purpose of ostentatiously

ostentatiously displaying his acquisitions; to render himself useful to his country and mankind, and to promote the prosperity of both, were the primary and permanent motives of his indefatigable exertions in the pursuit of knowledge.

The inflexible integrity with which he discharged the solemn duty of this station, will long be remembered in Calcutta, both by Europeans and natives. So cautious was he to guard the independence of his character from any possibility of violation or imputation, that no solicitation could prevail upon him, to use his personal influence with the meinbers of administration in India, to advance the private interests of friends whom he esteemed, and which he would have been happy to promote. He knew the dignity, and felt the importtance, of his office: and, convinced that none could afford him more ample scope for exerting his talents to the benefit of mankind, his ambition never extended beyond it. No circumstance occasioned his death to be more lamented by the public, than the loss of his abilities as judge, of which they had had the experience of eleven years.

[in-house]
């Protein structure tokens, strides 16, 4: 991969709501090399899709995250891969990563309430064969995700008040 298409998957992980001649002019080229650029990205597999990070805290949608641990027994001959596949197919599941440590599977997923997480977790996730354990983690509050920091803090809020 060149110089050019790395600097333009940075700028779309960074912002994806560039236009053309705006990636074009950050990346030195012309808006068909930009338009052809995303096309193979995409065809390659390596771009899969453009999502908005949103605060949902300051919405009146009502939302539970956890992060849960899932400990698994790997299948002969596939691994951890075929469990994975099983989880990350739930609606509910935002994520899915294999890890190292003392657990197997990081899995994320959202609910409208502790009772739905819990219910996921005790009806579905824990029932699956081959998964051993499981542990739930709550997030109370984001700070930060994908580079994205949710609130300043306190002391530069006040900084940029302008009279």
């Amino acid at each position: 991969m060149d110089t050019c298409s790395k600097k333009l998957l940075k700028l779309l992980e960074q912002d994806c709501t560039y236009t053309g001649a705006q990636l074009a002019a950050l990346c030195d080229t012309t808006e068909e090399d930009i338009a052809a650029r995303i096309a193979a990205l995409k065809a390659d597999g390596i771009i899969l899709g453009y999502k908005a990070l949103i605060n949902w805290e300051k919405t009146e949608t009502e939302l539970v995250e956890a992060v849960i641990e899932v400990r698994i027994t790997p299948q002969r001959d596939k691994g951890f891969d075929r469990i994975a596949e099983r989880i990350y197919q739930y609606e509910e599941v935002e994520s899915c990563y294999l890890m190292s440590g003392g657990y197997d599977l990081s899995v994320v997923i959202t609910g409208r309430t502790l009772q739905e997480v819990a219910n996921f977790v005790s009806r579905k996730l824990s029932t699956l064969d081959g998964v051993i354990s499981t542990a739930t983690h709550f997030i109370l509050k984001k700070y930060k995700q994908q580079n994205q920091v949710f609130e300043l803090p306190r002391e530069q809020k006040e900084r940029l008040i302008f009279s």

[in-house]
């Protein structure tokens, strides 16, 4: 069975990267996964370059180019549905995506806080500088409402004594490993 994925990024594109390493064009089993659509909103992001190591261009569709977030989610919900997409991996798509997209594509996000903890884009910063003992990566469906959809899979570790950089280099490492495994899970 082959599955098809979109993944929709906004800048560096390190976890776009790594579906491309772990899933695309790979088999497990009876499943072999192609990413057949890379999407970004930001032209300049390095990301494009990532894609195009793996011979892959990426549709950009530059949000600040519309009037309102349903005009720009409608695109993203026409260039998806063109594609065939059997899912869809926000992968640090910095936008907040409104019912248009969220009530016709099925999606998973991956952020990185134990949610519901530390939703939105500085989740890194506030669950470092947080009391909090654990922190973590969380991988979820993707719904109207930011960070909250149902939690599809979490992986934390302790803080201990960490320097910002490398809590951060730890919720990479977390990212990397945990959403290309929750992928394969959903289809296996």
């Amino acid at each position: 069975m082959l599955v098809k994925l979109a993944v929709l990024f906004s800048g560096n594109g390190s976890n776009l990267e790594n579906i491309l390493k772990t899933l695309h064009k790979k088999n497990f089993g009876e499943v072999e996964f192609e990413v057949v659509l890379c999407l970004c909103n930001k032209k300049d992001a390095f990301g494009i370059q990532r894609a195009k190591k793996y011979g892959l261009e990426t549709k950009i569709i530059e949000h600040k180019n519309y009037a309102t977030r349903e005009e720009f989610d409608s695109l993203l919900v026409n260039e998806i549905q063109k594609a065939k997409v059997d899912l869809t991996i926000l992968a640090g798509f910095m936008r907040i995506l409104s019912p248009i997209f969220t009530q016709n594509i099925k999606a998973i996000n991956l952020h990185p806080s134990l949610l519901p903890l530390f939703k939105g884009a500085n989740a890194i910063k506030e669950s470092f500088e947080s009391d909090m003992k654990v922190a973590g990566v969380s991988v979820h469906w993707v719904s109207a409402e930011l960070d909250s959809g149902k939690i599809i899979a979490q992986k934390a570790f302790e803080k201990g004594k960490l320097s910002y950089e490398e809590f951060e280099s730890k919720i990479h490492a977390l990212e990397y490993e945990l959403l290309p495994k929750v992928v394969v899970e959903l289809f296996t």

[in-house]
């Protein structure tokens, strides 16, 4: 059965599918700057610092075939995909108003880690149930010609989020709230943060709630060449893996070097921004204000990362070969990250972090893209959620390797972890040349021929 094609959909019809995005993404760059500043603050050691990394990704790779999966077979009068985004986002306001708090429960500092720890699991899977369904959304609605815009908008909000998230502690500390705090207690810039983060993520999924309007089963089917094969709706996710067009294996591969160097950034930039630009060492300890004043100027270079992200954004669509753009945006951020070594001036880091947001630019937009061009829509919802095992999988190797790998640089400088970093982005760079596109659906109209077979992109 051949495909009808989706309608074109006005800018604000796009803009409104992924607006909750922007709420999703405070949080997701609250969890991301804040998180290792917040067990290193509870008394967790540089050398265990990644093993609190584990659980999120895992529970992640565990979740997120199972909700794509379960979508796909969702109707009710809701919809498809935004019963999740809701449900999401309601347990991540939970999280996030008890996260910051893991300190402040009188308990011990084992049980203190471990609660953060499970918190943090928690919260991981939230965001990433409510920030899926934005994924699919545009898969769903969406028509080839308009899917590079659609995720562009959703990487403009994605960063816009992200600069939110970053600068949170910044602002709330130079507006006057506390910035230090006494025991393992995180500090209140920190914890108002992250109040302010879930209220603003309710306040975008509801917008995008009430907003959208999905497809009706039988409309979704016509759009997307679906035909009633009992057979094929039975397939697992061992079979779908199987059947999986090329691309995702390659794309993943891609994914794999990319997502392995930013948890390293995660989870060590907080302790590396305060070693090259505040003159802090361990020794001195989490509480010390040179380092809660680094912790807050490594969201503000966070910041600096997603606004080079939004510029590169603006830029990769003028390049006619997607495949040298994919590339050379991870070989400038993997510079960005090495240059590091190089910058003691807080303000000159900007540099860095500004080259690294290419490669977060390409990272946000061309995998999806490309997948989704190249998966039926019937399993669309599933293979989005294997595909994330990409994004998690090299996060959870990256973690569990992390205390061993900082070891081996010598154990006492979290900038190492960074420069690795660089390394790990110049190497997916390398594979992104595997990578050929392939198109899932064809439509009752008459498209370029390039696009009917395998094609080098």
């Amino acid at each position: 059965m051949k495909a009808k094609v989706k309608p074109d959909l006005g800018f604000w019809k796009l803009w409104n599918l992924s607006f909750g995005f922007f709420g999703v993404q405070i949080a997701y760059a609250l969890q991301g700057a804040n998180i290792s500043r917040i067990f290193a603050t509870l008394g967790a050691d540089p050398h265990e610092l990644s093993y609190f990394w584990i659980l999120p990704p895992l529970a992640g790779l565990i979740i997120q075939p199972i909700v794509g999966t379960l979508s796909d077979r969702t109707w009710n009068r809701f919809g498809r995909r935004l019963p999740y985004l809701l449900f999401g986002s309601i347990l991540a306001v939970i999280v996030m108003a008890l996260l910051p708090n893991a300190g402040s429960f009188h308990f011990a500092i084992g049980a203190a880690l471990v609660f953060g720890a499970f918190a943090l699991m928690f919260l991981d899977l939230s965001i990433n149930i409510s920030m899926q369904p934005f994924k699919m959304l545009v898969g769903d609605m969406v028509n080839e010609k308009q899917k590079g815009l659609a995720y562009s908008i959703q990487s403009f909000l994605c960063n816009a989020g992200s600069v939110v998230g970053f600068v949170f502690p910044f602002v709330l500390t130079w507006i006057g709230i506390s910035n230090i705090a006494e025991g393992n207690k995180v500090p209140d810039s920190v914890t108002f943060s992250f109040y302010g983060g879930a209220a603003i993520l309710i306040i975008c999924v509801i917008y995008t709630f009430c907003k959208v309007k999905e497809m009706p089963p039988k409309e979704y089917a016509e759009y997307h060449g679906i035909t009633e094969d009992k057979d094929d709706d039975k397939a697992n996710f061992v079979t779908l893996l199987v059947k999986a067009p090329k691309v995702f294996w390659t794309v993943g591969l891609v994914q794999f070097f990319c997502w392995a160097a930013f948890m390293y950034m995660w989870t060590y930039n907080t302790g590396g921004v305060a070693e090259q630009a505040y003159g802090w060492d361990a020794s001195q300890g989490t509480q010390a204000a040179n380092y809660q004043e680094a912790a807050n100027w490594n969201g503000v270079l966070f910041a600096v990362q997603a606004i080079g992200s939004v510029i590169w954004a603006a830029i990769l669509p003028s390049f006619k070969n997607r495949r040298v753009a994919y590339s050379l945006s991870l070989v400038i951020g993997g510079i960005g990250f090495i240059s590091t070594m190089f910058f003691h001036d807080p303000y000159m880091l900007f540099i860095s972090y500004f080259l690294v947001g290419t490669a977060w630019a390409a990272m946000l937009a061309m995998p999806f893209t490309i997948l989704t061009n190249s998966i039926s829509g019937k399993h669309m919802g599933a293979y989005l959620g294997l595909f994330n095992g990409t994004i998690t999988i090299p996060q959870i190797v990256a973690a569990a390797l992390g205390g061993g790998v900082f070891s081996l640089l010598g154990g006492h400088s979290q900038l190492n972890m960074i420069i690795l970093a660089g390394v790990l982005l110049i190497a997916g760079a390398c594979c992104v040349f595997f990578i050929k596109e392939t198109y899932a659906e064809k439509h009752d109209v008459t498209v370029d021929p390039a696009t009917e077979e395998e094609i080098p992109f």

When we consider the time required for the study of the law as a profession, and that portion of it, which was devoted by Sir William Jones to the discharge of his duties as judge and magistrate in India, it must appear astonishing, that he should have found leisure for the acquisition of his numerous attainments in science and literature, and for completing the voluminous works which have been given to the public. On this subject I shall, I trust, be excused for using, as I may find convenient, my own language in a discourse which I addressed to the Asiatic society a few days after his decease.

There were in truth few sciences in which he had not acquired considerable proficiency; in most, his knowledge was profound. The